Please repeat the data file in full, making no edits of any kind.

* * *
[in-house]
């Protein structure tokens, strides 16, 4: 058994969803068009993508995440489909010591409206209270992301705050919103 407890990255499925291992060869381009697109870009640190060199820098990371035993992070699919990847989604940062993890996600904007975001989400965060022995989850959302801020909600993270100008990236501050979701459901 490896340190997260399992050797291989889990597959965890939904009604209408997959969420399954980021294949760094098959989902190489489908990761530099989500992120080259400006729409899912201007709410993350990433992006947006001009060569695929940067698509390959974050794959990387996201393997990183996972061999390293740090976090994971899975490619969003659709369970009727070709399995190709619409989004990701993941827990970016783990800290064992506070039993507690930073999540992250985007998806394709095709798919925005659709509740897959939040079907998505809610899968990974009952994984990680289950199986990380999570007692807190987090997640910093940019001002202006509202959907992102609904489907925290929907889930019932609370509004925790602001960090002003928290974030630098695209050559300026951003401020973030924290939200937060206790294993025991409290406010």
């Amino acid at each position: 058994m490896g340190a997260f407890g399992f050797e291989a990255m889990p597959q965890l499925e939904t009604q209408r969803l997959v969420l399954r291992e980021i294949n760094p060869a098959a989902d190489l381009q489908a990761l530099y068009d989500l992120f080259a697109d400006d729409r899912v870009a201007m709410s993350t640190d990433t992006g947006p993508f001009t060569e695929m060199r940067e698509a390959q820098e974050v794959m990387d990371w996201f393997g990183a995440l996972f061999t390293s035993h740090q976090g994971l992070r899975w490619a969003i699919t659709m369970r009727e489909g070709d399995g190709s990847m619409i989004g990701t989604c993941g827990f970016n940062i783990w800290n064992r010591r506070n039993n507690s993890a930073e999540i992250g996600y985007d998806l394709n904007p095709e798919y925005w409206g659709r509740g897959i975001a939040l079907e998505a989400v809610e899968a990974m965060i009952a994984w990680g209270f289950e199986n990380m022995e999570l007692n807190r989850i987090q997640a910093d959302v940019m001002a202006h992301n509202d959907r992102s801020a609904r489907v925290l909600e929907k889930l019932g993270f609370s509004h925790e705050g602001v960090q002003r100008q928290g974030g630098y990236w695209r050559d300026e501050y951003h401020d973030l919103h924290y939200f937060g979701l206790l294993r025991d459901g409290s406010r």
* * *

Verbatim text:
[in-house]
């Protein structure tokens, strides 16, 4: 058994969803068009993508995440489909010591409206209270992301705050919103 407890990255499925291992060869381009697109870009640190060199820098990371035993992070699919990847989604940062993890996600904007975001989400965060022995989850959302801020909600993270100008990236501050979701459901 490896340190997260399992050797291989889990597959965890939904009604209408997959969420399954980021294949760094098959989902190489489908990761530099989500992120080259400006729409899912201007709410993350990433992006947006001009060569695929940067698509390959974050794959990387996201393997990183996972061999390293740090976090994971899975490619969003659709369970009727070709399995190709619409989004990701993941827990970016783990800290064992506070039993507690930073999540992250985007998806394709095709798919925005659709509740897959939040079907998505809610899968990974009952994984990680289950199986990380999570007692807190987090997640910093940019001002202006509202959907992102609904489907925290929907889930019932609370509004925790602001960090002003928290974030630098695209050559300026951003401020973030924290939200937060206790294993025991409290406010």
């Amino acid at each position: 058994m490896g340190a997260f407890g399992f050797e291989a990255m889990p597959q965890l499925e939904t009604q209408r969803l997959v969420l399954r291992e980021i294949n760094p060869a098959a989902d190489l381009q489908a990761l530099y068009d989500l992120f080259a697109d400006d729409r899912v870009a201007m709410s993350t640190d990433t992006g947006p993508f001009t060569e695929m060199r940067e698509a390959q820098e974050v794959m990387d990371w996201f393997g990183a995440l996972f061999t390293s035993h740090q976090g994971l992070r899975w490619a969003i699919t659709m369970r009727e489909g070709d399995g190709s990847m619409i989004g990701t989604c993941g827990f970016n940062i783990w800290n064992r010591r506070n039993n507690s993890a930073e999540i992250g996600y985007d998806l394709n904007p095709e798919y925005w409206g659709r509740g897959i975001a939040l079907e998505a989400v809610e899968a990974m965060i009952a994984w990680g209270f289950e199986n990380m022995e999570l007692n807190r989850i987090q997640a910093d959302v940019m001002a202006h992301n509202d959907r992102s801020a609904r489907v925290l909600e929907k889930l019932g993270f609370s509004h925790e705050g602001v960090q002003r100008q928290g974030g630098y990236w695209r050559d300026e501050y951003h401020d973030l919103h924290y939200f937060g979701l206790l294993r025991d459901g409290s406010r």